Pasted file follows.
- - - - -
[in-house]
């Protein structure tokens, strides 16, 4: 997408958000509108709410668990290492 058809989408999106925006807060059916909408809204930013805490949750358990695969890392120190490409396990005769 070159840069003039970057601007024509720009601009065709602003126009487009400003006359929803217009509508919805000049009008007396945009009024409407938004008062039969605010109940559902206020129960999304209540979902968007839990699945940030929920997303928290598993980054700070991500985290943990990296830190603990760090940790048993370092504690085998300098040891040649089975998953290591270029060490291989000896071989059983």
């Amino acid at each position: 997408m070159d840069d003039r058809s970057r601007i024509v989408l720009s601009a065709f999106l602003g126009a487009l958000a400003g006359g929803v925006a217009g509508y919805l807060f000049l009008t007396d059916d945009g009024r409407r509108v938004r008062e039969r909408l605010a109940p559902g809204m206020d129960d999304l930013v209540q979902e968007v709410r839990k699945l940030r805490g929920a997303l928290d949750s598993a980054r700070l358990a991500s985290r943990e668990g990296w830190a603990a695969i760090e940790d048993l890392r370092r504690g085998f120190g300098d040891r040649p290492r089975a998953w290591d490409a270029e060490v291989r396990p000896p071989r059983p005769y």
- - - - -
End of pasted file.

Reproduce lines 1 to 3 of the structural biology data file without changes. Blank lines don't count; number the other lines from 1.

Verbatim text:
[in-house]
């Protein structure tokens, strides 16, 4: 997408958000509108709410668990290492 058809989408999106925006807060059916909408809204930013805490949750358990695969890392120190490409396990005769 070159840069003039970057601007024509720009601009065709602003126009487009400003006359929803217009509508919805000049009008007396945009009024409407938004008062039969605010109940559902206020129960999304209540979902968007839990699945940030929920997303928290598993980054700070991500985290943990990296830190603990760090940790048993370092504690085998300098040891040649089975998953290591270029060490291989000896071989059983």
């Amino acid at each position: 997408m070159d840069d003039r058809s970057r601007i024509v989408l720009s601009a065709f999106l602003g126009a487009l958000a400003g006359g929803v925006a217009g509508y919805l807060f000049l009008t007396d059916d945009g009024r409407r509108v938004r008062e039969r909408l605010a109940p559902g809204m206020d129960d999304l930013v209540q979902e968007v709410r839990k699945l940030r805490g929920a997303l928290d949750s598993a980054r700070l358990a991500s985290r943990e668990g990296w830190a603990a695969i760090e940790d048993l890392r370092r504690g085998f120190g300098d040891r040649p290492r089975a998953w290591d490409a270029e060490v291989r396990p000896p071989r059983p005769y």